Click the “play” button on the photo to see our 2010 Year in Review slideshow & New Year’s Wish for You.
|Make a free greeting card|
Remembering Shonnie, Bruce and Gracelyn’s birth, I am happy and grateful that I was fortunate enough to witness and provide assistance to you. This memory is a sacred one for me, and I am glad to share it.
Shonnie was in contact with me during the day on September 6th. She was experiencing contractions that started out 20 minutes apart and got closer throughout the day. By around 3 pm, she was ready for my support, so I packed my bags, set the kids up with a babysitter, and headed over to her house. On the way, I stopped for a sandwich. The cashier at KFC saw my birth doula car sticker and asked me if I was a doula. He had had a doula at the birth of his child, and sent me off with happy wishes for a good birth. I was amused and delighted by the synchronicity of the Universe, and glad to be heading to a birth that the Universe was supporting with love and community.
When I arrived at their house, Bruce directed me upstairs, to the bathroom where Shonnie was laboring in the tub. Her face had the look of a woman who is beginning to experience the reality of labor. I sat with her as she breathed through her contractions, and offered a honey stick to help her stay nourished despite the nausea she was experiencing. Soon after that, Shonnie emerged from the tub and we labored for a while in her bedroom. Her contractions were regular, 4 minutes apart, and almost a minute long. She was experiencing them as intensity in her lower abdomen. I was fairly sure we were still in early labor, but I had no idea how early. Shonnie and I chatted for a while, and talked about the use of the word “relax” in labor. Shonnie was worried that the word might encourage her uterus to relax, instead of working, and I encouraged her to use it, since if the rest of her body relaxed, her uterus would be able to do its work more effectively.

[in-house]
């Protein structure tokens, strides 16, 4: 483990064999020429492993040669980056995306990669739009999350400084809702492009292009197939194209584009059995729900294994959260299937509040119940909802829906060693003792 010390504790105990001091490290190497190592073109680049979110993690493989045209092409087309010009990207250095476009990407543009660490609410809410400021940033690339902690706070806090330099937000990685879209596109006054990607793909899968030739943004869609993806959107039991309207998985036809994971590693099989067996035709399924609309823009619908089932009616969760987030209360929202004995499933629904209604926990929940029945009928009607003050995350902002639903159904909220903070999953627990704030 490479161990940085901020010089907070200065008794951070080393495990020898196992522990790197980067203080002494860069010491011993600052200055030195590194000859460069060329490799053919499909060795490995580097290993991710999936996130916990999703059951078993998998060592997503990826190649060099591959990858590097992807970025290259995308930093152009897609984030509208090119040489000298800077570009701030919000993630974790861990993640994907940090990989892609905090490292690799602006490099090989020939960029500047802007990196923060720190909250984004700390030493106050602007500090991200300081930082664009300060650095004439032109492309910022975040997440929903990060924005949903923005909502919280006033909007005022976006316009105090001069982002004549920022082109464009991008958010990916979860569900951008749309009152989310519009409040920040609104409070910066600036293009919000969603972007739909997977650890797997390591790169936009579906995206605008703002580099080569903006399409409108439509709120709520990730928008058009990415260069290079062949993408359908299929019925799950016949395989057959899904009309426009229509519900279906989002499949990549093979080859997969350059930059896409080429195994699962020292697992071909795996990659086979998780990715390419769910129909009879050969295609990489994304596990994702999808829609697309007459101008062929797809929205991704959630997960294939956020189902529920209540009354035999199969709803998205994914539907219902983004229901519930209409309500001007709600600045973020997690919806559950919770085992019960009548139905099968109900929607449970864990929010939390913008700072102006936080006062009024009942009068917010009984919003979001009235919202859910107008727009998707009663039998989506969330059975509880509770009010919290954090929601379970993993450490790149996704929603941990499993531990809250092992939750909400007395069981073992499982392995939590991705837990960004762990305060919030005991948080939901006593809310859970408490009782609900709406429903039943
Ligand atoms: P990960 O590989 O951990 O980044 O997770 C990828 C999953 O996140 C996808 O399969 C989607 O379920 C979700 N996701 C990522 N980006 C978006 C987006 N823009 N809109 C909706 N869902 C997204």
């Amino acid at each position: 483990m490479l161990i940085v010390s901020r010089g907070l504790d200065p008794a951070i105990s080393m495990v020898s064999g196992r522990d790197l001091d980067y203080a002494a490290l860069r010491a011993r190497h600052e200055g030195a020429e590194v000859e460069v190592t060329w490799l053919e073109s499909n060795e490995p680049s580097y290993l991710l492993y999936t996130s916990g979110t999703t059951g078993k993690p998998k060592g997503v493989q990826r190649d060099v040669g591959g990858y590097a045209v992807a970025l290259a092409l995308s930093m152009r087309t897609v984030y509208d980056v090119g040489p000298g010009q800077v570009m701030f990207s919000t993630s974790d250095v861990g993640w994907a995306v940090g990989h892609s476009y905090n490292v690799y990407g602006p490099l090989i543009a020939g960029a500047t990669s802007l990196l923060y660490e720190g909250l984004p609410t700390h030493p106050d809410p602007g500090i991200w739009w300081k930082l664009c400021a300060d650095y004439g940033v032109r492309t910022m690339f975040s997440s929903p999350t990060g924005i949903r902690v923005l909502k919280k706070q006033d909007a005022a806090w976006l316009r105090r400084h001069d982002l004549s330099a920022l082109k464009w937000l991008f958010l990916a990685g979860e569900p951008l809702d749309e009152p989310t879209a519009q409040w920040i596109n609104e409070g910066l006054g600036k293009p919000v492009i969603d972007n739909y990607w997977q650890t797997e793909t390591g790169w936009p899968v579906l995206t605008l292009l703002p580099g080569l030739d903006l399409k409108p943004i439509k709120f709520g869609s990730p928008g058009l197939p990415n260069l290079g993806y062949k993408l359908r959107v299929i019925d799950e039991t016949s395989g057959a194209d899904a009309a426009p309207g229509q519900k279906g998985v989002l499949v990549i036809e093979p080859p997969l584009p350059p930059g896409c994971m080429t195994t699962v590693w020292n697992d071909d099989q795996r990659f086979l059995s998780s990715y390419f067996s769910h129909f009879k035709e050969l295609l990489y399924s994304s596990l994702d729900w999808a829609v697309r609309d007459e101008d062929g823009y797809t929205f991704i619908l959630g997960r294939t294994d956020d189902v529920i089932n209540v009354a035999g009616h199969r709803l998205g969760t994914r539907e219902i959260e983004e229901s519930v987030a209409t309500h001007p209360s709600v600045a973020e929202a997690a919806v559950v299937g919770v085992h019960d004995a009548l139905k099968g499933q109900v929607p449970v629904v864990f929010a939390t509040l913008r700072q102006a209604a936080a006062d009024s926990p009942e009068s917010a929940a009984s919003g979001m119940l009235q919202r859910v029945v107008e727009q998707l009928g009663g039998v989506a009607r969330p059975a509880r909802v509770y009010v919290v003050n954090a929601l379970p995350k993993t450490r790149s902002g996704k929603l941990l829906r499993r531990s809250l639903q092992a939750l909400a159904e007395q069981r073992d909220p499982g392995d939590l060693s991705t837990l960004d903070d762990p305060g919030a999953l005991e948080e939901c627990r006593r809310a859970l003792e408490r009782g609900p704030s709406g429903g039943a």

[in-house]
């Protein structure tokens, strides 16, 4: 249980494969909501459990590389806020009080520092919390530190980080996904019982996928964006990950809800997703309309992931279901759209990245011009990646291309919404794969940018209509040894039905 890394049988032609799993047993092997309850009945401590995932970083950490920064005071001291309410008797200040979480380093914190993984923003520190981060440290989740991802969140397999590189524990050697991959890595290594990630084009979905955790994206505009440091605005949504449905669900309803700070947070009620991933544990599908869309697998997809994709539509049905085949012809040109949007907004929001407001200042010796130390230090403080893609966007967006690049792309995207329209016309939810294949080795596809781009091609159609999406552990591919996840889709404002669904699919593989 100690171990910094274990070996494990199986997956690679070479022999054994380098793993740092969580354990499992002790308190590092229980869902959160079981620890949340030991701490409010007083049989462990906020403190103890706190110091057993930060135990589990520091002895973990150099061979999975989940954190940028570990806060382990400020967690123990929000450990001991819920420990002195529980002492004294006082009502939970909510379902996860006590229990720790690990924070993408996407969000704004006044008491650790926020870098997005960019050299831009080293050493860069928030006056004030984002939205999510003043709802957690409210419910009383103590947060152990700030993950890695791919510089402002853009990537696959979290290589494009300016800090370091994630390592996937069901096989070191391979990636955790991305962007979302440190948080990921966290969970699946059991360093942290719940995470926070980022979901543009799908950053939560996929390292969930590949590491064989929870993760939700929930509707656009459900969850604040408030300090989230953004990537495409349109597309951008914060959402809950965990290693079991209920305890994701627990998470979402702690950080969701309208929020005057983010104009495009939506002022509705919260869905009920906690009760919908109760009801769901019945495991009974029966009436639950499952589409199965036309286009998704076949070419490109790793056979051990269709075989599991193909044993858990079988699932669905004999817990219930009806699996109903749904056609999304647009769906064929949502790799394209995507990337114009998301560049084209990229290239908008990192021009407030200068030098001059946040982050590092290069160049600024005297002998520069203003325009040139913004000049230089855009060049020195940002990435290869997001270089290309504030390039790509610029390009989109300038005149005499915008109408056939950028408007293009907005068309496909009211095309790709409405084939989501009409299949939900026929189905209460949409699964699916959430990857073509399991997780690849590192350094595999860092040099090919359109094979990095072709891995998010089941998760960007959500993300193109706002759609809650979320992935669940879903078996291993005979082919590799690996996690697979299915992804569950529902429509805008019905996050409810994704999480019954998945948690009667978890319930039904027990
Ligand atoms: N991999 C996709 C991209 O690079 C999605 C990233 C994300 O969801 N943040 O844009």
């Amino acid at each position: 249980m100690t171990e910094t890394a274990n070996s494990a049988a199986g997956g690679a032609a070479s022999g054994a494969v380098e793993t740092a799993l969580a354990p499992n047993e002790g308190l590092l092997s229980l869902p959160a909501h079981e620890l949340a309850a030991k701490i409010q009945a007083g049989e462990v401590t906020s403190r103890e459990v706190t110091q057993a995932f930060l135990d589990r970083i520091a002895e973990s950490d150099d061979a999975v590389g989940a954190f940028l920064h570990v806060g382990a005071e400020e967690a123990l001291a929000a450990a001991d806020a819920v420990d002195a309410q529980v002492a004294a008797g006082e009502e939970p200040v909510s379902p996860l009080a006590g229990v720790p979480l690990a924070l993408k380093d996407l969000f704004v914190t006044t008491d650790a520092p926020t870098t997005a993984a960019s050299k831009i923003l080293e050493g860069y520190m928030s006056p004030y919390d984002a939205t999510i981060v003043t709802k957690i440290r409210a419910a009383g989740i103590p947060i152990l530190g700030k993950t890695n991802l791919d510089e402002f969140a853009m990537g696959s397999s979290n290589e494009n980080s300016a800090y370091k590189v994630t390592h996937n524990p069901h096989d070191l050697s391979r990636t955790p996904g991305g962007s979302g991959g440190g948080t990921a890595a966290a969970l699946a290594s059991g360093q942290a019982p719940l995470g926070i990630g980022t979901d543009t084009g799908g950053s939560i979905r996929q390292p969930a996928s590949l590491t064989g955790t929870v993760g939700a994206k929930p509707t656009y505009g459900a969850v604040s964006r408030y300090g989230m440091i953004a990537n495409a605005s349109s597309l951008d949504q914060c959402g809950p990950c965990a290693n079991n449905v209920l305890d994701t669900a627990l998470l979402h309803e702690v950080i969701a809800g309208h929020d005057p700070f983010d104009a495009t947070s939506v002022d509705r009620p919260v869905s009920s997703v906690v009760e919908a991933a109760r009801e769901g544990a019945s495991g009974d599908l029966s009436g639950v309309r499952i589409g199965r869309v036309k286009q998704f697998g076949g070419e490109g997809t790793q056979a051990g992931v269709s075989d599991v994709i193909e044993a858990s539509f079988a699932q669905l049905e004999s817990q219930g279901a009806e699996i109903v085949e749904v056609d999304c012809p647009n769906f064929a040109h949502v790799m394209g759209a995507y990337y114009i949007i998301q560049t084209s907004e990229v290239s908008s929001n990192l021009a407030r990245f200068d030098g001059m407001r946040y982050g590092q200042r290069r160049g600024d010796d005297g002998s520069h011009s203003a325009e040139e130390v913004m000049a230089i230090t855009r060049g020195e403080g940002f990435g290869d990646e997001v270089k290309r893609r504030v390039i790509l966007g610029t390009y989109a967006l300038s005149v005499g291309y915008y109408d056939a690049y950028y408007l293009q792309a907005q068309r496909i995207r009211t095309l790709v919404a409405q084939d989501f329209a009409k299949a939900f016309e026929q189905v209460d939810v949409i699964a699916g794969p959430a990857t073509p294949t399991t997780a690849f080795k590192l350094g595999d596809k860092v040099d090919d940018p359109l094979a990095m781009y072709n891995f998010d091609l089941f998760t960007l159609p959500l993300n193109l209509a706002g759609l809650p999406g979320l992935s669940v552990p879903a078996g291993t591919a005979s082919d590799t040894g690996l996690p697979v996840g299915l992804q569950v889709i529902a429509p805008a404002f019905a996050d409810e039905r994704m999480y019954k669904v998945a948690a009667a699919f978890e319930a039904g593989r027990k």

Shonnie, Bruce and I went on a walk around their townhouse complex. The movement brought on more contractions that were more intense, which was a theme that lasted throughout this labor. Shonnie leaned on Bruce during contractions, and I rubbed her back. After a while, we settled back in the house, with Shonnie laboring behind a chair in the living room. I was reminded that many women choose a small, safe place to labor in, and I was glad that Shonnie was following her intuition in finding the places and positions that served her the best.
After about three hours of this kind of laboring, I mentioned that we could probably head to the hospital whenever Shonnie was ready. She said she had been having some of the same thoughts, and Bruce began making the final preparations for leaving. We spoke with Dr. Lisa, and she and I chatted about Shonnie’s labor and how it was progressing. From all outside indications, this labor was proceeding apace, but I remember wondering if we should spend some more time at home or not. But Shonnie and Bruce were ready to go, and that for me was confirmation that it was the right time. Continue reading “Mayari Waymouth, our birth doula, tells her story of Gracelyn’s birth”
This blog post was written by both of us (Shonnie and Bruce). Shonnie’s words come from the diary she’s keeping for Gracelyn and are italicized and indented.
I awoke around 12:30 a.m. on Monday, September 6 with my first notable contractions. I was delighted to know that we were officially beginning your birth journey. For the next few hours I lay next to your Daddy as the contractions came and went. Around four o’clock (a.m.), however, I went into the nursery . . . Our two boy kitties—Desmond and Bandit—kept vigil with us, sleeping on the floor near the ottoman on which my legs rested.
When I woke later on, Daddy got up too and as he has all throughout this pregnancy, did everything he could to care for and comfort me. He made me creamy wheat cereal which would turn out to be the last solid food I would have.
[ . . . ]
We decided to call Mayari (our birth doula) and say we were ready for her support, especially since contractions were about a minute long and five-or-so minutes apart. She arrived around 3:00 p.m. and was a great comfort. . . . Mayari and Bruce read me affirmations, walked with me, massaged me and did lots of other things to help you and me progress in this journey.